Functional regeneration and spectral reflectance of trees during succession in a highly diverse tropical dry forest ecosystem

Mariana Y. Alvarez-Añorve, Mauricio Quesada, G. Arturo Sánchez-Azofeifa, Luis Daniel Avila-Cabadilla, John A. Gamon

Research output: Contribution to journalArticlepeer-review

Abstract

Premise of the study: The function of most ecosystems has been altered by human activities. To asses the recovery of plant communities, we must evaluate the recovery of plant functional traits. The seasonally dry tropical forest (SDTF), a highly threatened ecosystem, is assumed to recover relatively quickly from disturbance, but an integrated evaluation of recovery in floristic, structural, functional terms has not been performed. In this study we aimed to (a) compare SDTF plant functional, floristic, structural change along succession; (b) identify tree functional groups; and (c) explore the spectral properties of different successional stages. Methods: Across a SDTF successional gradient, we evaluated the change of species composition, vegetation structure, leaf spectral reflectance and functional traits (related to water use, light acquisition, nutrient conservation, CO 2 acquisition) of 25 abundant tree species. Key results: A complete recovery of SDTF takes longer than the time period inferred from floristic or structural data. Plant functional traits changed along succession from those that maximize photoprotection and heat dissipation in early succession, where temperature is an environmental constraint, to those that enhance light acquisition in late succession, where light may be limiting. A spectral indicator of plant photosynthetic performance (photochemical reflectance index) discriminated between early and late succession. This constitutes a foundation for further exploration of remote sensing technologies for studying tropical succession. Conclusions: A functional approach should be incorporated as a regular descriptor of forest succession because it provides a richer understanding of vegetation dynamics than is offered by either the floristic or structural approach alone.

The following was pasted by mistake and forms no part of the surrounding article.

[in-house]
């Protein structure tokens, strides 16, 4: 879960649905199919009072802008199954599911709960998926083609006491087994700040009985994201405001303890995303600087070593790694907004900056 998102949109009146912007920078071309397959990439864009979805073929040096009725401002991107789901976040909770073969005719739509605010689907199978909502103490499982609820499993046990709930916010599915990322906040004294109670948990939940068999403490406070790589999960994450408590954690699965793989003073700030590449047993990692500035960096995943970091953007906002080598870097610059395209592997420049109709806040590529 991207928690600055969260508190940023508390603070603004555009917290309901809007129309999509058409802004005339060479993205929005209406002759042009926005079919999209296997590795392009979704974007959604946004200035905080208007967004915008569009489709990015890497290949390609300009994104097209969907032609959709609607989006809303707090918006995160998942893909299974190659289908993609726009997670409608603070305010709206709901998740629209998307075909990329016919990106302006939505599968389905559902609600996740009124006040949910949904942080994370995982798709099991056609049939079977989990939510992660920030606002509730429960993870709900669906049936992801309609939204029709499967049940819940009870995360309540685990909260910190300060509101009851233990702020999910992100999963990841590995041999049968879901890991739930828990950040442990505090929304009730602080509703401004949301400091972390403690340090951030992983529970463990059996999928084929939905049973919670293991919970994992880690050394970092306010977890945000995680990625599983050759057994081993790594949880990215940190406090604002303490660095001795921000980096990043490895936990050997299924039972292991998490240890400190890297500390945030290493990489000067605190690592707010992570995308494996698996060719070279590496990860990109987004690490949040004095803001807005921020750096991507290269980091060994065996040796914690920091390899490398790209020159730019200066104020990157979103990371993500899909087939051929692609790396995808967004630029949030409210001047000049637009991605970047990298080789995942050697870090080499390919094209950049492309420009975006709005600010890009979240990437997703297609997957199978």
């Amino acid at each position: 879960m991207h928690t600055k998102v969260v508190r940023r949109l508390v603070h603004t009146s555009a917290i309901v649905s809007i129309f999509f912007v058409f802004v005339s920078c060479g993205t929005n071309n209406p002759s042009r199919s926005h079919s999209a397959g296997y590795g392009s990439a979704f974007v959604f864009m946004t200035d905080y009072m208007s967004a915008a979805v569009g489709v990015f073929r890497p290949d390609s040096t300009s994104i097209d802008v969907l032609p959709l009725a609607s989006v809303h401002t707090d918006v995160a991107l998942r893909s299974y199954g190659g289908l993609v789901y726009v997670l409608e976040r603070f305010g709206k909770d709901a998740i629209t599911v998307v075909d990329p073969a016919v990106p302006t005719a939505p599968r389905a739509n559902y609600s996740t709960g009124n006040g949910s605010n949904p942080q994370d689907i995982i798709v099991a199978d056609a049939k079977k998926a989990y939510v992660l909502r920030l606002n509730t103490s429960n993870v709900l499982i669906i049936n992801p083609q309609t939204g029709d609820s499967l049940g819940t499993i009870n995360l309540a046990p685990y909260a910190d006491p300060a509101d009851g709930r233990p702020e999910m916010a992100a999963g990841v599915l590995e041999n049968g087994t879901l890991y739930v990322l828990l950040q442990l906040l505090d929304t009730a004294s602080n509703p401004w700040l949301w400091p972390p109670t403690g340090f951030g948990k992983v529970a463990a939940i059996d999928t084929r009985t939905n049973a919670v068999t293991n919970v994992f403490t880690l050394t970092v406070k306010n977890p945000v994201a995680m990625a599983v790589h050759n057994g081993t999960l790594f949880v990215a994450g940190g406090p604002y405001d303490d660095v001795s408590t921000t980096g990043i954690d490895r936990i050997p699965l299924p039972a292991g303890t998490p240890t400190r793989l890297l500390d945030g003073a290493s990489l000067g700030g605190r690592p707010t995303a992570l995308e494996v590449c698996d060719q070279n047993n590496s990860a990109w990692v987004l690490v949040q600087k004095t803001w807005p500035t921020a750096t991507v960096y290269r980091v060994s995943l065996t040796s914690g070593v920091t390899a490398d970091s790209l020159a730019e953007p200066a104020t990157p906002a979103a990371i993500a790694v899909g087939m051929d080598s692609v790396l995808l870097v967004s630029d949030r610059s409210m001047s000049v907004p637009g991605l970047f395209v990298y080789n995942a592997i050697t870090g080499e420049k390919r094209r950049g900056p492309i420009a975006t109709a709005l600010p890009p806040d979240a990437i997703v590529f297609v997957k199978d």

Original languageEnglish (US)
Pages (from-to)816-826
Number of pages11
JournalAmerican Journal of Botany
Volume99
Issue number5
DOIs
StatePublished - May 1 2012
Externally publishedYes

Keywords

  • Functional groups
  • Leaf reflectance
  • Photochemical reflectance index (PRI)
  • Photosynthesis
  • Plant functional traits
  • Secondary tropical forests
  • Successional stages discrimination

ASJC Scopus subject areas

  • Ecology, Evolution, Behavior and Systematics
  • Genetics
  • Plant Science

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